A number of soyabean crushing plants in China have been ordered to shut down as the government curbs energy consumption in a bid to meet stringent emission targets, industry sources told AgriCensus.

The Chinese provinces of Jiangsu and Tianjin were particularly hit as provincial governments curbed electricity supplies to the sector, according to the 23 September report.

Beijing introduced the curbs to meet the central government’s energy saving plan – formally called “Dual Control System of Total Energy Consumption and Energy Intensity” – to reach President Xi Jinping’s goal of carbon neutrality by 2060, the report said.

As part of the system, each provincial government was required to set an energy intensity target and build lists of high energy consumption and energy-intensive industries, China’s National Development and Reform Commission (NDRC) said.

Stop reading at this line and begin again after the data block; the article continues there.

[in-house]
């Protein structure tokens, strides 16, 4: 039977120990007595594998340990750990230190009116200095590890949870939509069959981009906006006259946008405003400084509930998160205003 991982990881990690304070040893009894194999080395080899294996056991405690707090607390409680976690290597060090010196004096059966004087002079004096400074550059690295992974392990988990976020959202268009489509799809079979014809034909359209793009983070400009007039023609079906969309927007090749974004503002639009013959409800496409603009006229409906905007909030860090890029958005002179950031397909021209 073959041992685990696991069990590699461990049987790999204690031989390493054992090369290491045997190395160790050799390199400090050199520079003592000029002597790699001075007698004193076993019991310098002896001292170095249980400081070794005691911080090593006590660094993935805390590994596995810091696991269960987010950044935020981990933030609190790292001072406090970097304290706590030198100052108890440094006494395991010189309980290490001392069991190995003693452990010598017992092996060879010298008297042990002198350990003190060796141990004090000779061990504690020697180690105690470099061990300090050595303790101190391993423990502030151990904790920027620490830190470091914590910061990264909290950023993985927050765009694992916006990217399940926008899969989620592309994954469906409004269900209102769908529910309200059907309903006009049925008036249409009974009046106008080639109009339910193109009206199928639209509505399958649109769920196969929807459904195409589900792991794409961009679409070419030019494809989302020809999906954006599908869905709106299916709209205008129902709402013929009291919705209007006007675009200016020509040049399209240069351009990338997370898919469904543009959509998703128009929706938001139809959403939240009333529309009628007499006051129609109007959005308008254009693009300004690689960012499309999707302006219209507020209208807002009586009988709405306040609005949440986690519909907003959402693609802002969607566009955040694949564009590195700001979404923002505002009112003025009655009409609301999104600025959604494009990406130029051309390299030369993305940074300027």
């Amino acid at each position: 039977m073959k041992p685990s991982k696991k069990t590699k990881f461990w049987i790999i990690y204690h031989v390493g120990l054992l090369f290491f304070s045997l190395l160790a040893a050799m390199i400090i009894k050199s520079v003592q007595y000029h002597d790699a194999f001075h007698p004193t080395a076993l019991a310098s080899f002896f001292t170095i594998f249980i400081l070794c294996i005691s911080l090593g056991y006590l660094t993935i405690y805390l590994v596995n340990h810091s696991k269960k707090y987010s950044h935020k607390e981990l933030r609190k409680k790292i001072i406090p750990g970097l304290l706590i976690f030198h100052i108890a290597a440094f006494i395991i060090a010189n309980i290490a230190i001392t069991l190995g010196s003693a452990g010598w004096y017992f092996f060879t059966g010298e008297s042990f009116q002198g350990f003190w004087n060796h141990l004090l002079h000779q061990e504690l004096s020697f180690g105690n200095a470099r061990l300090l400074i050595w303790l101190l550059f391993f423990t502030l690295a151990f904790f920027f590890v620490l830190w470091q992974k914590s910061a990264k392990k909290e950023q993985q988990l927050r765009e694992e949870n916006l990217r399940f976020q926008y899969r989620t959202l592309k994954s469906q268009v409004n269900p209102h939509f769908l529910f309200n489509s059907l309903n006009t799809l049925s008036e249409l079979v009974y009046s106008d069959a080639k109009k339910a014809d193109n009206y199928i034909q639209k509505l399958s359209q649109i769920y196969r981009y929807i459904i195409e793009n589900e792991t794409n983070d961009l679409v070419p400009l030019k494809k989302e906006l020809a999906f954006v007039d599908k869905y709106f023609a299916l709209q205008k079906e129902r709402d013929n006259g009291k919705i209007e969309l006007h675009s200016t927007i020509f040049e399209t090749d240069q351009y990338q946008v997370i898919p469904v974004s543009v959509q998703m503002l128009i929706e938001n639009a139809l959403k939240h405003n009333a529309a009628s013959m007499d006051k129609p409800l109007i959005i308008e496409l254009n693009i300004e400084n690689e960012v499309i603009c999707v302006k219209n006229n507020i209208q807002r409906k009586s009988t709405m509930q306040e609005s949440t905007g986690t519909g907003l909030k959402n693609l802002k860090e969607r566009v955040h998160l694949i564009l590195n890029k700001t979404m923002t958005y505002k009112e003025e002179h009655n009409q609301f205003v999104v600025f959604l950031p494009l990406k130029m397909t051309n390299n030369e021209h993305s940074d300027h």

Some provinces had been warned by Beijing that they were falling behind their targets and were urged to increase efforts to meet their environmental goals this year – leading some to enforce shutdowns at critical manufacturing sites, AgriCensus wrote.

Meanwhile, a shortage of coal in the domestic market and surging energy prices this year have also pushed local governments into rationing electricity usage to maintain stable energy supplies in the winter, according to the report.

Dozens of factories in industrial centres, such as Jiangsu, Tianjin and Zhejiang, have been ordered to cut or halt their operations, including some major soyabean crushing plants, according to industry sources and local media.

Local media reports said crushing plants operated by LDC, Beijing Grain Group and Jiusan had issued urgent notices on 22 September to halt operations due to power rationing, AgriCensus wrote.